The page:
The Victorian era was a mother that gave birth to so many terrific designing ideas and concepts. We have never stopped using them. Bay Windows are still loved for their increased flow of light into room.
Whether they are Bow, which is curved like a compass, Polygonal, which is squared, or Bay, which is canted usually at 90,135 or 150 degree angles, they not only make a room appear larger but also expands the view to outside.
Oriel windows are supported from underneath by corbel or bracket and sometimes are confused with balconies. From Medieval up to the Baroque
period these could be highly ornamented. They were often times composed of intricate stained glass and backed alters in small house chapels. Stained glass has come a long way in both design and expense. Though few people have home chapels now, you’ll often find a pane of period stained glass hanging within a modern bay window.
In going ‘Bay’, you are certainly not limited to standard window sizes. Floor to ceiling ‘bay’ coverage can make a dreamy area to have your eggs, toast and coffee in the morning sunshine!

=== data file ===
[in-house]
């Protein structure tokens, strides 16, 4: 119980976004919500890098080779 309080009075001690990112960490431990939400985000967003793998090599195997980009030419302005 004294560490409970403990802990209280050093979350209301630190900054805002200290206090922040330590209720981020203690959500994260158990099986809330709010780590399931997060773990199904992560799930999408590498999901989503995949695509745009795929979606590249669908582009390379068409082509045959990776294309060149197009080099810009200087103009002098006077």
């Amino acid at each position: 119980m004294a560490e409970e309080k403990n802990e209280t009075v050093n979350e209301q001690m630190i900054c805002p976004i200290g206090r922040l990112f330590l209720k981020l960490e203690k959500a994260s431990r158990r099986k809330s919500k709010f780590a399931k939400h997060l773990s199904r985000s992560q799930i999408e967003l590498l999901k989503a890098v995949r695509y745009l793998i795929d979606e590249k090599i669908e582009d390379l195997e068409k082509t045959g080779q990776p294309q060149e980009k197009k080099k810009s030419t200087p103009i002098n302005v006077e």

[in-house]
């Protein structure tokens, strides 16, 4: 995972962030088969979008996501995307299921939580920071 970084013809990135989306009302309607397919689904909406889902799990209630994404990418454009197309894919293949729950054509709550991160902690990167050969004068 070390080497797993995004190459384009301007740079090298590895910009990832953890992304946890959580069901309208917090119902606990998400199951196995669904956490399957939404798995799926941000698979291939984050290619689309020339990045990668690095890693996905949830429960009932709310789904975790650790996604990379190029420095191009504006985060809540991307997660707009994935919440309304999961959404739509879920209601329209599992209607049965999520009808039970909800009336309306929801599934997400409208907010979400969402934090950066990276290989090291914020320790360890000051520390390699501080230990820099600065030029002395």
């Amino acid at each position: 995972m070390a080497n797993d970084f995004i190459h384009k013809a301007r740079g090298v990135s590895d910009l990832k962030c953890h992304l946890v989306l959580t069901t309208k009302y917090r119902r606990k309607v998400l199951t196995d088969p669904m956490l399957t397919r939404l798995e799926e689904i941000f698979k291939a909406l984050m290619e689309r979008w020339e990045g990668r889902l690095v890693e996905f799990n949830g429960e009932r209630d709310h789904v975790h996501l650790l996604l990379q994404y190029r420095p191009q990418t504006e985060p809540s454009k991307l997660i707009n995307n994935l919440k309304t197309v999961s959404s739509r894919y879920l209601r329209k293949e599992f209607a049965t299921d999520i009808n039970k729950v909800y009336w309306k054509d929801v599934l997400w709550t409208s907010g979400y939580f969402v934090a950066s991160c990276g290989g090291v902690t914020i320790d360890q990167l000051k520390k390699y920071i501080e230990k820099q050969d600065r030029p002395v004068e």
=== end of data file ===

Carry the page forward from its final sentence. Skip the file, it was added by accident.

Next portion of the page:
In a living room, a ‘Bay’ style can back a comfy window seat for ‘lap top’ space with extra storage space tucked below. Creating a ‘Bay’ in the landing between floors, can add height to the already bigger view to outside, as well as make a dramatic statement at the stair landing.
A smaller ‘Bay’ window can be installed as a bump out from your kitchen as a very convenient space for plants or an herb garden. And if your kitchen is small, it can greatly increase the feeling of added space. In a master bath, your tub can be surrounded with light and privacy!